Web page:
(AirForceMag) President Biden’s security policy strongly echoes that of the 2018 strategy, putting competition with China and deterrence of the Chinese and Russians front and center. Feared deep cuts in the 2022 defense budget request did not materialize. The strategic deterrence modernization program was fully funded, calming the worries of deterrence hawks.
The Air Force plan to divest legacy systems to free up funds for modernization survived in the administration’s budget review. Hundreds of aircraft will be retired if the plan wins congressional approval, allowing investment in hypersonic weapons, next-generation combat aircraft, and more.
The U.S. will “reclaim our place in international institutions; live up to our values at home and speak out to defend them around the world; modernize our military capabilities, while leading first with diplomacy, and revitalize America’s unmatched network of alliances and partnerships,” Biden wrote in the forward to the interim strategy.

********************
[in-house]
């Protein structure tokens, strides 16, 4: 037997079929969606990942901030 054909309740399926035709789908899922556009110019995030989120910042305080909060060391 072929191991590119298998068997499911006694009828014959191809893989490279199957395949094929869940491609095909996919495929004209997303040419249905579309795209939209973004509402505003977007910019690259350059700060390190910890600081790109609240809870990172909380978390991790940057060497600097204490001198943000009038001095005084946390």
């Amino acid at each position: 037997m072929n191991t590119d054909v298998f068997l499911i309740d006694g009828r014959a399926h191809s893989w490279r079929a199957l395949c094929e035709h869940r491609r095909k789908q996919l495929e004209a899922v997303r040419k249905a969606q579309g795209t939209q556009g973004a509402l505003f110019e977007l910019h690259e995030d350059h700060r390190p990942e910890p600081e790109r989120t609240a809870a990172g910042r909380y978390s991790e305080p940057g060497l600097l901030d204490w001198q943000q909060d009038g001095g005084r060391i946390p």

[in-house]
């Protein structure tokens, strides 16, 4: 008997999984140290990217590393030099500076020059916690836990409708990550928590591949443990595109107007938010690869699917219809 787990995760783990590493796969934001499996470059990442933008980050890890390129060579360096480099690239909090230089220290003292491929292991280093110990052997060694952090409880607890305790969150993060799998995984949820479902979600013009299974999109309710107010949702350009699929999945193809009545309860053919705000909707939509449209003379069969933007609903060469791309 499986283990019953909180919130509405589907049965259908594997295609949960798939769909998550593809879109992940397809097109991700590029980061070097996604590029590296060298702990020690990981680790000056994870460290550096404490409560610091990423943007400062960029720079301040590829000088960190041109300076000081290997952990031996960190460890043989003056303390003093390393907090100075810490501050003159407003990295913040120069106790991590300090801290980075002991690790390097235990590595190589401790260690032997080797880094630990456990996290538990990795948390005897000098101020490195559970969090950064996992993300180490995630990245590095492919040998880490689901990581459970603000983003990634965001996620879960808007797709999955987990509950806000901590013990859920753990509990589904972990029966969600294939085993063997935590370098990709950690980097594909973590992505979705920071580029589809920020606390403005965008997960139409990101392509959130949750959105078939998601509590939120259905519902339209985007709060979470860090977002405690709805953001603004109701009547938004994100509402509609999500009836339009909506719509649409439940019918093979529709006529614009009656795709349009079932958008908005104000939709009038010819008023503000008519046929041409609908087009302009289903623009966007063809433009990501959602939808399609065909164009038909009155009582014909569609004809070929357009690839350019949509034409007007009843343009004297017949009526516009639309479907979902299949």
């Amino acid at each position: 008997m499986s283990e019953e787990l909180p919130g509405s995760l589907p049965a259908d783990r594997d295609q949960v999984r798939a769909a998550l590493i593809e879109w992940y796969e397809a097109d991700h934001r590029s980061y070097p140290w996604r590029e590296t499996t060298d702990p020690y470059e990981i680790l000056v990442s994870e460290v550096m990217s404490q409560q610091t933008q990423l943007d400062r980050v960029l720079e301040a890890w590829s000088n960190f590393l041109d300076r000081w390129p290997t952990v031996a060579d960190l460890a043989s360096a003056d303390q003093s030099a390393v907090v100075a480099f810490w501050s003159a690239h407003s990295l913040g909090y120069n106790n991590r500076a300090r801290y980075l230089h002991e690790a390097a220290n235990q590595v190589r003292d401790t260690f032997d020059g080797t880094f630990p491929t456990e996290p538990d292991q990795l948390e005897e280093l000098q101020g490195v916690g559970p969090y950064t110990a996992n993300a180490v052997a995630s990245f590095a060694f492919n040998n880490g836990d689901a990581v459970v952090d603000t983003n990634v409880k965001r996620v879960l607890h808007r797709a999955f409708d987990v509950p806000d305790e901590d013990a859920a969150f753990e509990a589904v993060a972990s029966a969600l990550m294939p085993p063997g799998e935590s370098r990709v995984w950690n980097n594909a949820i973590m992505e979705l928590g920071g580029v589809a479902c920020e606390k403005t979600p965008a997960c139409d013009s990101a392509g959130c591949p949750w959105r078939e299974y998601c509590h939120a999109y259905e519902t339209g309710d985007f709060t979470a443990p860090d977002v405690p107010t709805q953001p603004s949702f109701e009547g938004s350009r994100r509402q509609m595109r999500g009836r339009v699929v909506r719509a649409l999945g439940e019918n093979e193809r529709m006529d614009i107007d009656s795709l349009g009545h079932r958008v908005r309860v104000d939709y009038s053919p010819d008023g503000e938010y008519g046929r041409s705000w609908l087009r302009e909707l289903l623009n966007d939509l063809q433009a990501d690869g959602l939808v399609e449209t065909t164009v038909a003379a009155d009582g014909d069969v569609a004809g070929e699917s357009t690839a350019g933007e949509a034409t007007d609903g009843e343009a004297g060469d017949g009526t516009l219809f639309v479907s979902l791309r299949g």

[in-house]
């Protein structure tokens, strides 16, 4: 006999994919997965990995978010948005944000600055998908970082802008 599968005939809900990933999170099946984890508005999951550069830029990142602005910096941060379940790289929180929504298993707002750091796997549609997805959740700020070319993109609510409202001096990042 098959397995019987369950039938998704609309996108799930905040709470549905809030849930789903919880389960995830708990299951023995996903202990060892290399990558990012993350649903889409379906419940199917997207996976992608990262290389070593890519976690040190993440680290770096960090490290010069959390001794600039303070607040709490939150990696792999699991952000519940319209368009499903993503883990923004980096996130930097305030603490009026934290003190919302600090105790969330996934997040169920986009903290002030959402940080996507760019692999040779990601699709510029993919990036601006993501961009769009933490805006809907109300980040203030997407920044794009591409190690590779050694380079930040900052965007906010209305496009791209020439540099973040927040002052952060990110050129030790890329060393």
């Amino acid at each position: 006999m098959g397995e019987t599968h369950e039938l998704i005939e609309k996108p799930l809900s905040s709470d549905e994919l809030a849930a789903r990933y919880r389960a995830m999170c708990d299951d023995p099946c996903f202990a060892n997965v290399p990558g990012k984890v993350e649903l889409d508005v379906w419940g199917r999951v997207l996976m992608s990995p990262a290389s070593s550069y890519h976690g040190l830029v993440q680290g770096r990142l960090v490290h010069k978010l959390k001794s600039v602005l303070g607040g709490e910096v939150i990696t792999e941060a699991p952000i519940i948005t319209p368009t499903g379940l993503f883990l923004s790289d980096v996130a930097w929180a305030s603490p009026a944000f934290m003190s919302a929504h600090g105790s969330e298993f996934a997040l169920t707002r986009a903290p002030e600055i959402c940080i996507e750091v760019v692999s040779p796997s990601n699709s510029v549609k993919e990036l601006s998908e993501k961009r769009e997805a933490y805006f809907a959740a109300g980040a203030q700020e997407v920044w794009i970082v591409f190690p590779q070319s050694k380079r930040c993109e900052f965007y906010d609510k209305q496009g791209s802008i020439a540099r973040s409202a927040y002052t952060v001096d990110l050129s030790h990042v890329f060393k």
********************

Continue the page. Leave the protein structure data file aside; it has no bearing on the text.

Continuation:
Underlying all of this is “a revolution in technology that poses both peril and promise,” the strategy warns. The first to exploit artificial intelligence and quantum computing in both the military and commercial worlds will have a strategic advantage, and the U.S. must invest to remain a leader. Those advances could help combat climate change and cure disease; emerging 5G networking technology will “set the stage for huge advances in commerce and access to information.”
While the 2018 strategy pushed for technological dominance of potential allies, the Biden administration’s take is to instead rely on establishing a “favorable distribution of power” to prevent adversaries from threatening the U.S. and its allies or denying them access to the global commons.